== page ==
more for investigative analytics against a large volume of data. Rather than execute a long-running query to
find a specific answer (which could even return a null response), Rough Query enables a user to narrow down
the results in an iterative manner, with sub-second response time, before the full query is run. In
combination, Infobright’s very high rate of data compression and its Rough Query capability allow companies
to store far more data history, yet drill down into the data in a fraction of the time of other databases.
Approximate Query takes the notion of Rough Query a step further by evaluating more data; it does not rely
on the knowledge grid alone but actually opens a sampled set of data packs. Whereas Rough Query provides
an interval to allow for data exploration, Approximate Query provides a response that is in the same form as a
normal query. Approximate Query can return results many times faster than are a useful tool for exploring
very large data sets.
Why Infobright?
How We Do It
Benefits and Proof Points
Store highly compressed data in columns.
Sample query results from customer tests:
Create Knowledge Grid information during
load and query operations.
IEE: 46 seconds
Oracle: 5 min 55 sec
IEE: 10 seconds
SQL Server: 11 minutes
Eliminate or reduce the need to access data
by resolving queries using the Knowledge Grid
Because there are no indexes, load speed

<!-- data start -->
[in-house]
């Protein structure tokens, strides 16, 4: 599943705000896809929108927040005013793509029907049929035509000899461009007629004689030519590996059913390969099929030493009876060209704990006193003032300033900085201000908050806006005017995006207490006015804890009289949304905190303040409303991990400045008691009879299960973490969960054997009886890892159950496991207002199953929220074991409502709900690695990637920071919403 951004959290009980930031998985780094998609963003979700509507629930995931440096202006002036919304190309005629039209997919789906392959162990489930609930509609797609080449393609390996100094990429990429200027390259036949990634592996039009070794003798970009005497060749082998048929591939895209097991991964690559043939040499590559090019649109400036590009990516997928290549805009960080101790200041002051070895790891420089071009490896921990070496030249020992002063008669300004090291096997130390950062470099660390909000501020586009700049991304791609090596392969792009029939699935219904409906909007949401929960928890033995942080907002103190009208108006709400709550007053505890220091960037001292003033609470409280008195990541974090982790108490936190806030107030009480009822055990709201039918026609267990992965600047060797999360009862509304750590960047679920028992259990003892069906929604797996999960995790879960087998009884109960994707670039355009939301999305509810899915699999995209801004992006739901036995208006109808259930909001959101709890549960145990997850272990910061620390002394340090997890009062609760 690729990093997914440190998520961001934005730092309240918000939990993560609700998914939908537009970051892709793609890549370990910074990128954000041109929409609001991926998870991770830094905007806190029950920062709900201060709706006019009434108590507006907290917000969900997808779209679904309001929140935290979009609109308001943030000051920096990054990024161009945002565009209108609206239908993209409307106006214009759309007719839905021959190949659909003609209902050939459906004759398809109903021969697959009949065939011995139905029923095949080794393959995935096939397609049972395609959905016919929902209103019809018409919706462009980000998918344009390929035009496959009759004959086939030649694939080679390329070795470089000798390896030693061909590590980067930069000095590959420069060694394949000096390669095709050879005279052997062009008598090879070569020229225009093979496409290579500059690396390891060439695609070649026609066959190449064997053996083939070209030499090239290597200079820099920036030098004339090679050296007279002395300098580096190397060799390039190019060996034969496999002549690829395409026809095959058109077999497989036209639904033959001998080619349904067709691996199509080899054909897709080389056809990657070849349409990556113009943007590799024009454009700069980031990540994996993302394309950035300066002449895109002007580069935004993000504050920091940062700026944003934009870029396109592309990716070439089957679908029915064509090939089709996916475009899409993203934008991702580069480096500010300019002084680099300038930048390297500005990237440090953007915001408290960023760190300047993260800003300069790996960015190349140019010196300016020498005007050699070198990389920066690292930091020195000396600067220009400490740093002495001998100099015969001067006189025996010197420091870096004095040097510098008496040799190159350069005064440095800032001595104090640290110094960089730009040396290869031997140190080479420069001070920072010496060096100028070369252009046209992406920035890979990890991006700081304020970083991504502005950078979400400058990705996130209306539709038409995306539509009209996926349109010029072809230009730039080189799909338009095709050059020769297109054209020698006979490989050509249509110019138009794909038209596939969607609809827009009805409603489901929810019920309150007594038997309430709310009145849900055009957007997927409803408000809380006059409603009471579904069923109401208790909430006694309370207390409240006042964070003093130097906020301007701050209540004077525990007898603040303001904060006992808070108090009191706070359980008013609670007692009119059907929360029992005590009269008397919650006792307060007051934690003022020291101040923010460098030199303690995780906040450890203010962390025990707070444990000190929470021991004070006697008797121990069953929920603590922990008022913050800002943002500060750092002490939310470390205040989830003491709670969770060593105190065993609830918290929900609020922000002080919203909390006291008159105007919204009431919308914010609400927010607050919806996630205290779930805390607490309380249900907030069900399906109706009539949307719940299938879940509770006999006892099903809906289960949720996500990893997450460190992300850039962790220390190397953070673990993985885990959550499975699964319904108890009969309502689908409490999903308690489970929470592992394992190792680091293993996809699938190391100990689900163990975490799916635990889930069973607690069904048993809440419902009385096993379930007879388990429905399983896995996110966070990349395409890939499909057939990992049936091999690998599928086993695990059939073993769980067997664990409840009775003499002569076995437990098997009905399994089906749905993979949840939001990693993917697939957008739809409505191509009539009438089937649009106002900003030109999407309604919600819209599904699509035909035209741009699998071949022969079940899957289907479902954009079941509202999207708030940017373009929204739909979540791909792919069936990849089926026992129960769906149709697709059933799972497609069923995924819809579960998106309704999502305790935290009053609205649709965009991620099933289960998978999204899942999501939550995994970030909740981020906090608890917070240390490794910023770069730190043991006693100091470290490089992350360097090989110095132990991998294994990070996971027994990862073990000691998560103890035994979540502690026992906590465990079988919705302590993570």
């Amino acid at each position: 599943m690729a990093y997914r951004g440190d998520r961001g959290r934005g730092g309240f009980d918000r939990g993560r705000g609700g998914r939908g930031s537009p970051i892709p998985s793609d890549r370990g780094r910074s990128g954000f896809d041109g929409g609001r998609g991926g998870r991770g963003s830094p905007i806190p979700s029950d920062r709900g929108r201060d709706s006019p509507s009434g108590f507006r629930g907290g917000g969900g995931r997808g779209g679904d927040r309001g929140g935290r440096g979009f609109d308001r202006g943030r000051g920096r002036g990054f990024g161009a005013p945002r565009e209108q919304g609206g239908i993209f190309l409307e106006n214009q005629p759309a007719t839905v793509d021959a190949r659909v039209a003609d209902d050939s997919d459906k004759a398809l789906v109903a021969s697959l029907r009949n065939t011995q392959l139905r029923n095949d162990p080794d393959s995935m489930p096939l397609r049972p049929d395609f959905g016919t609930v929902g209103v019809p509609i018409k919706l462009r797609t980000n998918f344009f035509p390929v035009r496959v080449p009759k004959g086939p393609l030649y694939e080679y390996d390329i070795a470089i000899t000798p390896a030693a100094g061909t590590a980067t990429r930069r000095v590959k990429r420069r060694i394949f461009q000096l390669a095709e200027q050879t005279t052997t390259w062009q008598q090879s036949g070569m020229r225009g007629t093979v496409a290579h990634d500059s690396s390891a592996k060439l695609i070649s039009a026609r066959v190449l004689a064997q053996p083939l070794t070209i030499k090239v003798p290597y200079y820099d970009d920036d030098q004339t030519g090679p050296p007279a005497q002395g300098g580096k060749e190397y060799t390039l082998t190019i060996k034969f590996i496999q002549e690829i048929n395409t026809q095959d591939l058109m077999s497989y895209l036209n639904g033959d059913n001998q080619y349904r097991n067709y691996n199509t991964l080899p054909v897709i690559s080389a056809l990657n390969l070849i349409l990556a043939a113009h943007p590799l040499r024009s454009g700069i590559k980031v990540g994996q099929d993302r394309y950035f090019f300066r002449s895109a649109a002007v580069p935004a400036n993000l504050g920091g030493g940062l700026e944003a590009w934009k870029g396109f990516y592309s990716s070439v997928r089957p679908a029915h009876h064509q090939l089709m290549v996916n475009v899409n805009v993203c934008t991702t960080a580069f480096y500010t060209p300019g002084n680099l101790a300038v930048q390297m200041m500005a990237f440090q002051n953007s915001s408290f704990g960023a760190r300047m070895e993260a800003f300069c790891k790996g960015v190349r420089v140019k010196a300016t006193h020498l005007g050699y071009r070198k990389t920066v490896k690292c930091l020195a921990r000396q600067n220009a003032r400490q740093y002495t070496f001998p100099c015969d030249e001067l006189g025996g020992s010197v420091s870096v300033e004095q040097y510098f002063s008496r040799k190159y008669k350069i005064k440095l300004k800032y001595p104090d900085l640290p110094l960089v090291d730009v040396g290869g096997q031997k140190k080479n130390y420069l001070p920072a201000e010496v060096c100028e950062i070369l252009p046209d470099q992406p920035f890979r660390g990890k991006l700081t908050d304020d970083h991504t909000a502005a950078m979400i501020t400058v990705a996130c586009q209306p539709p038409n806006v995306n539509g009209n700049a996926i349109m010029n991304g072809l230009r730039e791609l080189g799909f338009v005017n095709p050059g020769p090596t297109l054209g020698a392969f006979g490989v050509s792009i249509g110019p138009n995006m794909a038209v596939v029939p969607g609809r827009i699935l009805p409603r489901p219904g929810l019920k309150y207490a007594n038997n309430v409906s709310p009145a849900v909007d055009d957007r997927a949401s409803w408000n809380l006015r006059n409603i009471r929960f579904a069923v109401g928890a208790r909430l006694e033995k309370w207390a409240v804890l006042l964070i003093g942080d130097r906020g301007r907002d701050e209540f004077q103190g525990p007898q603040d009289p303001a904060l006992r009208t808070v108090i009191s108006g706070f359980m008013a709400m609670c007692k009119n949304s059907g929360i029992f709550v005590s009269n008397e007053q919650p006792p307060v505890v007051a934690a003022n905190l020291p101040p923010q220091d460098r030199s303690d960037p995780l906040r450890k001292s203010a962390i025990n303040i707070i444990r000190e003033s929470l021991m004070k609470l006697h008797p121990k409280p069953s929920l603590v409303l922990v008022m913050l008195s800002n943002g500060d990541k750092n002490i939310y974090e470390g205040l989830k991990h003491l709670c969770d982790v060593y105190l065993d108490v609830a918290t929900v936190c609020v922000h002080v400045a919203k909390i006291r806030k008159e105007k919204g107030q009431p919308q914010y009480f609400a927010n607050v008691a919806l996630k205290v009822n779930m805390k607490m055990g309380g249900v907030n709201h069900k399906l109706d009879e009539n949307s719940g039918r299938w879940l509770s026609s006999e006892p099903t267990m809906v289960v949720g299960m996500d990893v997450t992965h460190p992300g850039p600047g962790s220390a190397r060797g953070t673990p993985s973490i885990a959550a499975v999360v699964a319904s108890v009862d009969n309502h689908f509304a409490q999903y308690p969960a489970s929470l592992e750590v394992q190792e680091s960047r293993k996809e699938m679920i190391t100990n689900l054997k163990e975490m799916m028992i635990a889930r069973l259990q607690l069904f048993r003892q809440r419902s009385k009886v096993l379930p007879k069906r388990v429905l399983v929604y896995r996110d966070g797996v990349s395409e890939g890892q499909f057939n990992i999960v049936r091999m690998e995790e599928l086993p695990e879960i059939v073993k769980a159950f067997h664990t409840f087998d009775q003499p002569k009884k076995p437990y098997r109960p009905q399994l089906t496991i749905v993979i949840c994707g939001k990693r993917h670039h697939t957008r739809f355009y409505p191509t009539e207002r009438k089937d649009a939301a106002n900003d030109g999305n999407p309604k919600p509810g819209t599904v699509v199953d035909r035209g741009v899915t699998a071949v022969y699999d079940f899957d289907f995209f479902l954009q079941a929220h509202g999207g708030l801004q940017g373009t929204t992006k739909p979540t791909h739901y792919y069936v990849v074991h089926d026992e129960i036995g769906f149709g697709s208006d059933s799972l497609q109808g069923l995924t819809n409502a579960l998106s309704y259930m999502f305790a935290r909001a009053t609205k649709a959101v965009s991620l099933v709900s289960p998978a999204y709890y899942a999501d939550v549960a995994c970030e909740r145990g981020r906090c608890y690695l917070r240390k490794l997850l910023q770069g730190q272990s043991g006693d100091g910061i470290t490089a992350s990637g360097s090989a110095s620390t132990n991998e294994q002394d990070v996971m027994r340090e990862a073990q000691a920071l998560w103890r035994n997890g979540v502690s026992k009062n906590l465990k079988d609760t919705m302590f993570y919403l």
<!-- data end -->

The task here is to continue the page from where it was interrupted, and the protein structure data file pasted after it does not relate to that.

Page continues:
remains constant even as the size of the
database grows. Multiple loader options
provide the features and load speed required
for large data volume
Load speed varies depending on the loader option
used. It may range from:
50GB per hour using the MySQL loader
80-150GB per hour using the IEE Infobright
2TB per hour and more using the Distributed
Load Processor (DLP)
Installs in minutes and requires no
configuration, no index creation and no
schema setup.
Many traditional databases require days or weeks
of work configuring the database, creating indexes,
partitioning data, or creating cubes or projections.
Near Real-time
Data Access
IEE ensures new data records are
immediately available for complex, ad hoc
queries by combining:
In one of the world’s largest telecom networks, call
data was loaded at a rate exceeding 1 billions
records per hour.
Migration and
! High load speeds with DLP
! Constant load speed over time
! No need for DBA effort to tune for faster
query response.
Support for:
! Solaris (IEE only), Linux and Windows
(IEE and ICE)
! Broad range of languages and drivers
including Java, C/C++, Ruby, Perl, 4th
GL’s, ODBC and JDBC.
Lower Cost:
Fewer Servers
Uses intelligence in the software instead of
relying on brute-force CPU power or complex
MPP configurations.
Works with major BI and ETL tools from vendors
such as Actuate/BIRT, Jaspersoft, Pentaho, Talend,
MicroStrategy, Cognos, Informatica, Business
Objects, and others.
Broad support of languages and interfaces using
the standard MySQL drivers.
IEE has been tested to about 50TB of data in a
single server environment.
IEE supports replication for high availability
Lower Cost:
Less Storage
Compresses data at an average ratio of 10:1
and up to 40:1.
A telecom provider reduced storage requirements
from 1.3TB using Oracle to 123GB using IEE.
Lower Cost:
No indexes, data partitioning, data duplication, database tuning or aggregate tables
to manage means 90 percent less effort .